Transport Canada, which oversees spill response, said in a statement that under the current regime, ship owners are strictly liable for spills — up to a limit based on the size of the vessel — and all vessels must have insurance for oil pollution damages.
The government also maintains a Ship Source Oil Pollution Fund to compensate Canadians, including businesses and local governments, when costs are beyond what a ship owner covers or when the source is unknown.
In the days following the 2,700-litre fuel leak in Vancouver’s English Bay, Transport Canada claimed the bulk carrier ship the MV Marathassa was the source.
The Department of Fisheries and Oceans said in a statement that the Canadian Coast Guard spent more than $2.4 million in its response to the leak.
That money was repaid by the federal pollution fund after the government and vessel owner “were unable to come to an agreement in a timely manner,” the statement said.
The City of Vancouver said it spent $500,000 on staff salaries, equipment costs and third-party groups to help in the cleanup.
Spokesman Jag Sandhu said the city asked for compensation from the ship’s owner but has since filed a claim with the federal pollution fund.
Peter Ross, a scientist with the Vancouver Aquarium, said roughly $180,000 was spent on environmental testing when little information was being released immediately after the fuel spill.
The aquarium draws water from English Bay, Ross said, and staff were concerned that the fuel posed a risk to its wildlife.
“We basically acknowledged it was going to be expensive but it was really an exceptional circumstance where we couldn’t really worry about the money at that point, we had to know whether our collection was at risk,” he said.
Ross said the tests found fuel reached beaches in Porty Moody, roughly 12 kilometres away, and mussels collected in English Bay had taken up oil.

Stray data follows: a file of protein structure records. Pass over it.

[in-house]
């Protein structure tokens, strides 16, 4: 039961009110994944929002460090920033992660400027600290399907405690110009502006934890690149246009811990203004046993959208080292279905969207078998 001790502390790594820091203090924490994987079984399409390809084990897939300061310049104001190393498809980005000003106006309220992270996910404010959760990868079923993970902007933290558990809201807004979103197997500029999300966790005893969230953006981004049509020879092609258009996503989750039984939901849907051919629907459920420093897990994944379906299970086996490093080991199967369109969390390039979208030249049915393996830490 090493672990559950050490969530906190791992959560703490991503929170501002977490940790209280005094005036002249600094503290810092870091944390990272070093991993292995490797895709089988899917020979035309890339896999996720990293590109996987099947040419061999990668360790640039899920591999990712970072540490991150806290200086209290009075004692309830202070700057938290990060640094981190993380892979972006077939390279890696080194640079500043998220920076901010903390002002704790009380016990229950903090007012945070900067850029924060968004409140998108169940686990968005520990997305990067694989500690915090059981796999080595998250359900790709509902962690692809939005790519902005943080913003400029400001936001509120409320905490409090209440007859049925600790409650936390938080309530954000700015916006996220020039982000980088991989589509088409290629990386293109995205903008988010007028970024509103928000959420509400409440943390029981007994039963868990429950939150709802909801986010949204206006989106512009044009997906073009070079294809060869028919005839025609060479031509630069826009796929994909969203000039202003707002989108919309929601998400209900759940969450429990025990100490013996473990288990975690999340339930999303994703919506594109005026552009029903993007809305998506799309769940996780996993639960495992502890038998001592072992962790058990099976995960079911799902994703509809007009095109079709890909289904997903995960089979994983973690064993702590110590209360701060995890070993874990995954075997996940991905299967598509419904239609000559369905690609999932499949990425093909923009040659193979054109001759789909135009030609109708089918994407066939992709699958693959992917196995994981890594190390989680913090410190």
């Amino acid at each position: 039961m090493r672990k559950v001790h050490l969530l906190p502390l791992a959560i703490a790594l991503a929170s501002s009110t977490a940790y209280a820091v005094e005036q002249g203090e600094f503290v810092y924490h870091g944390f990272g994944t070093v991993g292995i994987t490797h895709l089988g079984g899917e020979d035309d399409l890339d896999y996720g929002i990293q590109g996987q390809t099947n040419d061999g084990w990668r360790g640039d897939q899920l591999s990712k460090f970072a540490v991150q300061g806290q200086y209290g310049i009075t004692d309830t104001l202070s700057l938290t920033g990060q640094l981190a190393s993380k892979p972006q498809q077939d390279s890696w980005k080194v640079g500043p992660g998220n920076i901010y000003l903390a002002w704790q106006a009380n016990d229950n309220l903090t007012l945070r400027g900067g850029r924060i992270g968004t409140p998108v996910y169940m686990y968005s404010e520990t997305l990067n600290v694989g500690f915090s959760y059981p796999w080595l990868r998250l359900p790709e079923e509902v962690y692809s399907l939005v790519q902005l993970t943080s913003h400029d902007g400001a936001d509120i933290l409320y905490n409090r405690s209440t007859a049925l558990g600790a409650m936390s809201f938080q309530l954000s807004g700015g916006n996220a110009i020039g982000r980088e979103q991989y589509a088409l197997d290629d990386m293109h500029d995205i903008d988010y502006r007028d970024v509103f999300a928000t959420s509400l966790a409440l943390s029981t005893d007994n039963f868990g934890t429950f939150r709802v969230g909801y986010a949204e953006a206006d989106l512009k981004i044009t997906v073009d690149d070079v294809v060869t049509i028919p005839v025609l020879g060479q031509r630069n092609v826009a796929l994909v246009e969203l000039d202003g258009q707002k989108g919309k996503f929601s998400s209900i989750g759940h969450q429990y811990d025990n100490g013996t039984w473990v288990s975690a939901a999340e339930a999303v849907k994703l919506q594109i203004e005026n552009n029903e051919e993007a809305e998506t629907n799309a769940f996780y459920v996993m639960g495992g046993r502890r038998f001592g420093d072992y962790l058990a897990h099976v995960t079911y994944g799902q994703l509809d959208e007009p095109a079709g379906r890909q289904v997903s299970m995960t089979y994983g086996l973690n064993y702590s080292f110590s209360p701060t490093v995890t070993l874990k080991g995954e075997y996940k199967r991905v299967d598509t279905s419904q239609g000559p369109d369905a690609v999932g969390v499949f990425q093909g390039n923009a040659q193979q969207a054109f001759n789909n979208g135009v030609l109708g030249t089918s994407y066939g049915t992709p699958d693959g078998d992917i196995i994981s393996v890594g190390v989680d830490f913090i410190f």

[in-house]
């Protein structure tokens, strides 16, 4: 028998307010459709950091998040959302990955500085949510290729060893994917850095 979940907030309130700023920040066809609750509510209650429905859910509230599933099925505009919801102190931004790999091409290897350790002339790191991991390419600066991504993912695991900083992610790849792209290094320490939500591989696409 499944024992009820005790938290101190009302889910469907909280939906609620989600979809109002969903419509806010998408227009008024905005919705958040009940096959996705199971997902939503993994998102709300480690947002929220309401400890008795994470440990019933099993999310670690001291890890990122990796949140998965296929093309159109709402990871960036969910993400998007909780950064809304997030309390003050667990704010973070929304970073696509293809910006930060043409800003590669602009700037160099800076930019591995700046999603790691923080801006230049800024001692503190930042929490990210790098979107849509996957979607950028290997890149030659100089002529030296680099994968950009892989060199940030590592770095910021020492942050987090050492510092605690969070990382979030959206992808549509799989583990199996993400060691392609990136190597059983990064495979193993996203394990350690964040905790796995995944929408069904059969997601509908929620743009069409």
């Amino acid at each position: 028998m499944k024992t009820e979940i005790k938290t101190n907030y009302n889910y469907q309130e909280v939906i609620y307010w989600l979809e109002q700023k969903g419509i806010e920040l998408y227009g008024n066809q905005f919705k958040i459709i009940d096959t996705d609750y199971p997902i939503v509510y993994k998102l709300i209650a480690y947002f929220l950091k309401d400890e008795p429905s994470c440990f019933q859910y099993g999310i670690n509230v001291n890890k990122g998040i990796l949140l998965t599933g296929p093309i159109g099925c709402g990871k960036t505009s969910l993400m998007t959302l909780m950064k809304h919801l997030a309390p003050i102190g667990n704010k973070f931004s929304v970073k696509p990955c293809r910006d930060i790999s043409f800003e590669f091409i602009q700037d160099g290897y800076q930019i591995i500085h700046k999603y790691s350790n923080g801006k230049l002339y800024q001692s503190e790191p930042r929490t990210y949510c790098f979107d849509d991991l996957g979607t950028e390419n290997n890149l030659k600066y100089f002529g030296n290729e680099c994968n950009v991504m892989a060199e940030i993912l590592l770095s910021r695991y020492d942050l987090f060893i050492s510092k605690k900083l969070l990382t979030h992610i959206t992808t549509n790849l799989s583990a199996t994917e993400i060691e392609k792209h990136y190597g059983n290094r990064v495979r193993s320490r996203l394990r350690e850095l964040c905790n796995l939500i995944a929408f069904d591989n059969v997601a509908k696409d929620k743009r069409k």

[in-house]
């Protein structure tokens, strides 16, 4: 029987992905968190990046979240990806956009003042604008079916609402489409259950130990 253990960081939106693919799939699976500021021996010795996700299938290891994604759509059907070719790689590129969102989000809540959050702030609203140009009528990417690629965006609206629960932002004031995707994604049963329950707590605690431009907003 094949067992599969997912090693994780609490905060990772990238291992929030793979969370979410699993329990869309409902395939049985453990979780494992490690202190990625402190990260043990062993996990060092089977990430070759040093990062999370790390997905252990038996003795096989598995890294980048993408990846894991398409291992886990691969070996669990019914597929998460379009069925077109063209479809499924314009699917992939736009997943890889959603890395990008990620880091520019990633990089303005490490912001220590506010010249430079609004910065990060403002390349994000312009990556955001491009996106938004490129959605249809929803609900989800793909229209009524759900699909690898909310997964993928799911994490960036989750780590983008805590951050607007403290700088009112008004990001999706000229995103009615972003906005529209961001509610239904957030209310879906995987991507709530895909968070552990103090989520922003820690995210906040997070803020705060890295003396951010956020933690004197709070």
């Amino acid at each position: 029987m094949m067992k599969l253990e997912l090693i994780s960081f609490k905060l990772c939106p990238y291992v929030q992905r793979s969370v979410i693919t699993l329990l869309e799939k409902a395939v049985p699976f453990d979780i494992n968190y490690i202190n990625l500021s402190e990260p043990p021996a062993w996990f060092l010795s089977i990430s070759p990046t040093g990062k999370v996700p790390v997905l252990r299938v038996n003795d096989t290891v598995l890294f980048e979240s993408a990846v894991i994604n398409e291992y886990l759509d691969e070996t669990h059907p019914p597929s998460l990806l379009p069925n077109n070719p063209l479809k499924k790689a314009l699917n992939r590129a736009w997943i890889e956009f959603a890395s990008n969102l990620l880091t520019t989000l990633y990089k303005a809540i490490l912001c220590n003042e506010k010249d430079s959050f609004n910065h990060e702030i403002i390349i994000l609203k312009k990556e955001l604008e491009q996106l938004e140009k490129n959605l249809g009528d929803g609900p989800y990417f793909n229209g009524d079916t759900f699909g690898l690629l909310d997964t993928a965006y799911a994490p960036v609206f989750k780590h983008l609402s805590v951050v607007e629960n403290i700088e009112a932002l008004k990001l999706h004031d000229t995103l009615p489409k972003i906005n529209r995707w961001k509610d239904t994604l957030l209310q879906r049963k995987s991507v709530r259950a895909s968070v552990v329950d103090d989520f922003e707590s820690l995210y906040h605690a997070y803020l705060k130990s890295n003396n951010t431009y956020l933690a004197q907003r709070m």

Ross said the aquarium was negotiating compensation with the owners of the Marathassa and had been offered about 20 cents for every dollar spent, which he called unacceptable.
“These are not damages we’re inventing out of emotional trauma or anything, these are damages associated with direct costs, direct financial outlay and liability associated with the incident,” he said.
Lawyer Peter Swanson, who is representing the vessel, declined to comment on the ongoing negotiations, which he said are confidential.
Alassia NewShips Management Inc., the operator of the Marathassa, also declined to comment.
The Marathassa is facing 10 environment-related charges in B.C. provincial court, including allegations it violated the Fisheries Act and the Canadian Environment Protection Act. Hearings are scheduled through to May.
Alassia faces similar charges, but a B.C. Court of Appeal decision earlier this year determined the Greek company has not been properly served a summons, preventing allegations from going ahead.
In Bella Bella, a community of 1,600 people along B.C.’s central coast, the Heiltsuk Nation said it’s still working to recover $150,000 paid out in its response to the spill of 107,000 litres of diesel and 2,240 litres of lubricants from the Nathan E. Stewart in Oct. 2016.
Chief Councillor Marilyn Slett said $100,000 went to resources such as offices, boats and staff while $50,000 went to monitoring and testing at the site.
Slett said the nation was communicating with vessel owners Kirby Offshore Marine, based in Houston, but nothing had been settled.
Kirby did not respond to requests for comment.
Slett said the community continues to feel the effects of the spill, its commercial clam fishery remains closed and they are concerned about other affected species.
“We’re doing some testing with the purpose of understanding the health of the resources and the ecosystem and the safety of consuming the resources,” she said, adding the ocean is considered the nation’s “breadbasket.”
Slett said the Heiltsuk is gathering materials for a possible legal claim against the company.
“We didn’t expect it would take this long and we didn’t expect that there would be issues with them paying for their own costs for a spill they were responsible for in Heiltsuk territory,” she said.
Vancouver lawyer Christopher Giaschi, who specializes in maritime and transportation law, said the two cases appear to be exceptional and the legal framework is effective, with most claims involving small spills resolved within a year.
Transport Canada said in a statement the new Oceans Protection Plan will strengthen the current system by allowing unlimited compensation from the federal pollution fund, amending the tax paid by industry to increase the fund when depleted, and speed up access to that money for responders and communities that need it.
But Ross said the aquarium’s experience has been “demoralizing” and he hopes the incident is not reflective of the shipping industry.
“What does it say about any tanker coming in and out of Vancouver?” he said. “What does it say when we have a 3,000-litre spill and the responsible party fights tooth and nail and then ends up offering one quarter of what the damages are? I don’t know. It’s absolutely beyond me.”